The War And Plato 's Symposium, And The Man Discussed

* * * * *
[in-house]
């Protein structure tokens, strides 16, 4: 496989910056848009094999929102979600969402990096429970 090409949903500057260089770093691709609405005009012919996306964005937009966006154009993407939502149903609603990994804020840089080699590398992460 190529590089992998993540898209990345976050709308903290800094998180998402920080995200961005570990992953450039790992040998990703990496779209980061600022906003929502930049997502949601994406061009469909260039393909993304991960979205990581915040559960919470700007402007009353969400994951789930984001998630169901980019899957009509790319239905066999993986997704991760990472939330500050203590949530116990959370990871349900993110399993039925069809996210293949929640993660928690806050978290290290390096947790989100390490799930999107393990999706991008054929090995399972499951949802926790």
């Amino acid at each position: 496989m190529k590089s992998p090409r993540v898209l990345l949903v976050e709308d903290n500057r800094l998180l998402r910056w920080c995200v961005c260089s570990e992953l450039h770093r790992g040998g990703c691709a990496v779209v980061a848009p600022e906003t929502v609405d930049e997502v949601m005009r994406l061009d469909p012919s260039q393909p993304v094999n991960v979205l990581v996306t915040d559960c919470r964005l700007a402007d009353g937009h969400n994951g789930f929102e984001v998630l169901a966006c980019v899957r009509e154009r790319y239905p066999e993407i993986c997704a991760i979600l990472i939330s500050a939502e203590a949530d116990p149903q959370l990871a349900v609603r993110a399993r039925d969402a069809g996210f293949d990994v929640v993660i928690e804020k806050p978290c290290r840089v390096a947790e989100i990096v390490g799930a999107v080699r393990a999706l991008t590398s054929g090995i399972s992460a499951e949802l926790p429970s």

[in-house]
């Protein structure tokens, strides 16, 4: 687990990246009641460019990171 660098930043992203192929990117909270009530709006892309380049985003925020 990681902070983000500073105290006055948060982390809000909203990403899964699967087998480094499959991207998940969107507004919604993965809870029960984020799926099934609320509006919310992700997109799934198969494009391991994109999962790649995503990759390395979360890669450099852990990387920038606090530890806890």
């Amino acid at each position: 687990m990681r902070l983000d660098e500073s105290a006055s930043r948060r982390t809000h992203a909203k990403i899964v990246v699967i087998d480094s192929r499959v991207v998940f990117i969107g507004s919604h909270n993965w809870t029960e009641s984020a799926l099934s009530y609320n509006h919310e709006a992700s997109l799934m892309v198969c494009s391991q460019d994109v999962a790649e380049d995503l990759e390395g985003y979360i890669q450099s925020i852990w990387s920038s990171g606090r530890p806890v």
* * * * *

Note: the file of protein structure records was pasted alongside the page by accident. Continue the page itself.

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In two very different works we see two equally different portrayals of the same man; these differences are informed by the author’s purpose, the genre of the work, and the effects of the depiction upon the rest of the specific work. These works are of course Thucydides’, The History of the Peloponnesian War and Plato’s Symposium, and the man discussed is the Athenian giant, Alcibiades of the Alcmaeonidae. The authors, of course, have their own aims and reasons for writing their works, Plato, writing an allegory on love likely to defend his teacher Socrates, and Thucydides, to inform on what he believes to be the most significant war in history. The genres of the works being philosophy and history respectively also affects the rhetoric of Alcibiades’ speech; as well as his greater portrayals in the works. It is important to note the differences in the depictions as they are significant not only to understanding the literary merit of the works, but also furthering the knowledge with respect to the author’s motives and the state of higher opinion on a maverick of a man in the late 5th and early 4th Centuries BC in Athens. The first significant variance one must note between the author’s works is the rhetoric and aims of the speeches Alcibiades makes in the two works. In Plato’s Symposium all the major characters are at a dinner party and are giving speeches about eros, the Greek concept of love, and there is quite an awkward relationship squabble occurring between Socrates and

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